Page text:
Weakness: Sometimes groups are not motivated due to sluggish interest.  Many students feel more confident working independently since this is the format with which they are most familiar.  Other students feel like group work means that they have to work harder to compensate for lazy members, whether or not they have a contract. In group situations, assertive students will sometimes try to dominate while quieter ones feel intimidated. I do not have the chance to interact with all groups during a short class, although I do interact with some.

GRADING

I have experimented in evaluative methods as much as in other areas.  Depending on the course outcomes, the style of grading has shifted to reflect the course’s unique goals, assignments, and topics.  Even within the same numerical courses – in which the outcomes are the same – my evaluation has shifted.  For example, sometimes I have taught ENGL 197 with a very rigorous focus on breaking down specific outcomes or objectives in each assignment prompt.  In a different ENGL 197 course I may not include a single-standing rubric but rather synthesize the goals as part of the assignment language.  Similarly, when I comment on student work I may include a succinct breakdown of the rubric in the end comments, or a hearty paragraph of feedback (see examples to the right).  Consistently, however, I value marginal comments most in formal essay feedback, and take the time to get personal with each paper.  Students almost unanimously state that my comments are one of the most useful aspects of any course. 

My grading style sometimes shifts, however, when evaluating small assignments versus major essays.  With smaller assignments – like journals, in-class writing, blogs, presentations, etc. – I may slant my commenting toward exploration, seeking to help students unearth their interest, investment, and position in a given topic.  I often play “devil’s advocate” by purposefully complicating their responses (see examples to the right that include various commenting styles for short assignments).

Strength: Students appreciate the time and effort that I put into commenting, saying that “Her comments showed me exactly what I needed to work on,” or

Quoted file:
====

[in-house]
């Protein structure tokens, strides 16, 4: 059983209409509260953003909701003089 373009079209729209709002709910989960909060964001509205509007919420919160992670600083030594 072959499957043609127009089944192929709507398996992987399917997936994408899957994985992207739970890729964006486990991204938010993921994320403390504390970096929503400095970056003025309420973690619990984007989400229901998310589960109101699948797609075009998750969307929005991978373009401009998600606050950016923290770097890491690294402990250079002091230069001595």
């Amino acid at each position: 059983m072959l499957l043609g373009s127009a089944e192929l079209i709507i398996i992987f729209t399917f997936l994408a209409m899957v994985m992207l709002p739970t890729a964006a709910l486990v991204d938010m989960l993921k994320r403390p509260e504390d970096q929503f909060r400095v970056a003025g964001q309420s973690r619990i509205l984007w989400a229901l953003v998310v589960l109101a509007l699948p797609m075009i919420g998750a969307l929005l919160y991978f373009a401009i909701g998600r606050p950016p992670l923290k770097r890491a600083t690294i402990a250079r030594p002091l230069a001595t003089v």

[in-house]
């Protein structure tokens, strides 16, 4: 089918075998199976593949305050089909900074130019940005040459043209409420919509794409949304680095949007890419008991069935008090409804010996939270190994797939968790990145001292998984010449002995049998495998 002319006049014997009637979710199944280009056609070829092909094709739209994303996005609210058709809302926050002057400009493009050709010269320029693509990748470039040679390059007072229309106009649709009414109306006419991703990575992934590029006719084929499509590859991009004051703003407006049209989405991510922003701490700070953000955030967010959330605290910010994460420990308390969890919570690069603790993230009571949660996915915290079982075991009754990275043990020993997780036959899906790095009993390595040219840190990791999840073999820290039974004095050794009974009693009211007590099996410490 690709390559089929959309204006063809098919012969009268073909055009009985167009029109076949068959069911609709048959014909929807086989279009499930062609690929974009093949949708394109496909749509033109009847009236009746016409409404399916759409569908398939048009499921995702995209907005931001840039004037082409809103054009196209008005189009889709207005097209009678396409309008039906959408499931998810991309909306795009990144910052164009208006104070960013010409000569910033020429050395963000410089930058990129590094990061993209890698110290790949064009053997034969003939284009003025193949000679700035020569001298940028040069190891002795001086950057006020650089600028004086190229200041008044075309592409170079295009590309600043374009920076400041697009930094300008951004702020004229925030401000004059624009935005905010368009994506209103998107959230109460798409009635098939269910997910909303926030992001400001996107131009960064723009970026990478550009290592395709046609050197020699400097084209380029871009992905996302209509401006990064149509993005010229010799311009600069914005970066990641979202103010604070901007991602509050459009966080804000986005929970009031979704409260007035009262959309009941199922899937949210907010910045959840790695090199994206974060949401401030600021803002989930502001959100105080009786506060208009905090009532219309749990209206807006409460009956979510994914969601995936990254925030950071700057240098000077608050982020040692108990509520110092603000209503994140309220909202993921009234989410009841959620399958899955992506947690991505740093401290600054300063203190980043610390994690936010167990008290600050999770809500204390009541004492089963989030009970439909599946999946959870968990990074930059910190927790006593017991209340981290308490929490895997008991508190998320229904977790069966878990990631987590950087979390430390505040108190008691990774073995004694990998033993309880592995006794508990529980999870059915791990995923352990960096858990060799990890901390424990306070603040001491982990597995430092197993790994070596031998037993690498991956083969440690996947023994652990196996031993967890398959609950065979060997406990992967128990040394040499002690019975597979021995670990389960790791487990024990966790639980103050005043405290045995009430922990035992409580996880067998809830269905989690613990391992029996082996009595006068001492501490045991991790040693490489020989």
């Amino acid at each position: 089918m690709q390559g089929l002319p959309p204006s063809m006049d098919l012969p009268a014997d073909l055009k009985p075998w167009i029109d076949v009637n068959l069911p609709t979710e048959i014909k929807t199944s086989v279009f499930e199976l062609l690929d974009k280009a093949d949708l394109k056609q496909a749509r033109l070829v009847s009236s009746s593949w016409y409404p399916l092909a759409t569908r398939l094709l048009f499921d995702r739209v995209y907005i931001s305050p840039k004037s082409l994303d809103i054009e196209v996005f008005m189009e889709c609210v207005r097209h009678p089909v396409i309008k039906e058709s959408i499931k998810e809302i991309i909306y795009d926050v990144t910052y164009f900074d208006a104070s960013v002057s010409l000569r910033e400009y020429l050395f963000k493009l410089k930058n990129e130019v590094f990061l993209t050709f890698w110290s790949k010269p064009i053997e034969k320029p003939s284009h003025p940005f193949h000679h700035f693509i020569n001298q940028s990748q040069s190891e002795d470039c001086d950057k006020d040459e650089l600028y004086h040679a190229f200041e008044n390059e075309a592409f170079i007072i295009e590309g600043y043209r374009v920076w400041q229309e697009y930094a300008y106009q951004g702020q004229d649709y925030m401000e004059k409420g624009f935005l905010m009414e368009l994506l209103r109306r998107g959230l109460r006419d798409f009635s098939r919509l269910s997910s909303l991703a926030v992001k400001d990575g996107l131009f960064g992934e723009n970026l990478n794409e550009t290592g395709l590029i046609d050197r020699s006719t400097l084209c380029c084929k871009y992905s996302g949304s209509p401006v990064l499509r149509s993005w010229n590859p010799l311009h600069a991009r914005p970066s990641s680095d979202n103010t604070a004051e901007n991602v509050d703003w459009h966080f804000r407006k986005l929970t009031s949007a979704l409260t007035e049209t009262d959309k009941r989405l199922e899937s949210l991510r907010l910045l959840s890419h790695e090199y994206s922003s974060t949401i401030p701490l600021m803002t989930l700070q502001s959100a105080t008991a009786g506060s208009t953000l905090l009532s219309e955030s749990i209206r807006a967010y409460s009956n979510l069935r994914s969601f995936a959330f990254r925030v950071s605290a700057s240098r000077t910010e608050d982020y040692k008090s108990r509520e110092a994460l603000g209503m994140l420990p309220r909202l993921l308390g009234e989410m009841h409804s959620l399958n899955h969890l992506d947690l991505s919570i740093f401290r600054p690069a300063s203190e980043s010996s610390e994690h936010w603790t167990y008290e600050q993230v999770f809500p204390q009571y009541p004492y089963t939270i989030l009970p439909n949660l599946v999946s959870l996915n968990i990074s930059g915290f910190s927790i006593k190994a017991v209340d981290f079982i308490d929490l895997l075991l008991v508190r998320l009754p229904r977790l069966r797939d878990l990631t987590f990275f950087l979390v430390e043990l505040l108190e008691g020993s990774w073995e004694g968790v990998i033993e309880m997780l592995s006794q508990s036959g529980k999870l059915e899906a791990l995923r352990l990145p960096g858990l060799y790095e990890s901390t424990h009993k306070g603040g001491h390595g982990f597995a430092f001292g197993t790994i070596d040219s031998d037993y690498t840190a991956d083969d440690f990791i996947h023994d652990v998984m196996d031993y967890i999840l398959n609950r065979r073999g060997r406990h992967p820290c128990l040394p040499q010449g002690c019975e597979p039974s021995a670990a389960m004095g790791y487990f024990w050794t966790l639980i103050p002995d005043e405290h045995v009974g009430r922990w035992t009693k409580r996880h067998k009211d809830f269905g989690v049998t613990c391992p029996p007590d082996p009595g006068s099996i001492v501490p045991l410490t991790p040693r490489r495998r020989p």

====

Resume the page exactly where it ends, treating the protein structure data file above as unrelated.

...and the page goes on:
The feedback on papers was really helpful.” I make it a point to show students mistakes in writing that pertain especially to them, so that they can continue to define themselves as writers.  I learn a lot about writing, in general, through meticulously commenting.  Through the years this practice has made me a stronger writer and a more aware rhetorician.

 Weakness: Students who complain about grading practices in the courses that I’ve taught often have a similar woe; namely, that they do not understand it.  My rubrics tend to be so rigorous that students who, for example, continue to struggle with comprehension of basic writing or reading principals (such as rhetoric, or claim development, or close reading) have no sense of what I’m grading, let alone why I’m grading it in that way.  I do my best to explain my practices clearly.  But time and again, evaluations show that students want clearer evaluation.  Part of this – maybe even most of it – is due to the nature of humanities evaluation in general.  We grade critical thinking, close reading, and writing, which are, to many students, completely subjective (despite our insistence that there are objective factors in every subjective experience).

Please sample my grading of a variety of strong papers. These papers are from various courses and will also lend insight into the assignment design.  Find samples here, here, here, here, here, here, here, here, herehere.

Also, sample some of my comments on “good” or “poor” papers here, here, and here.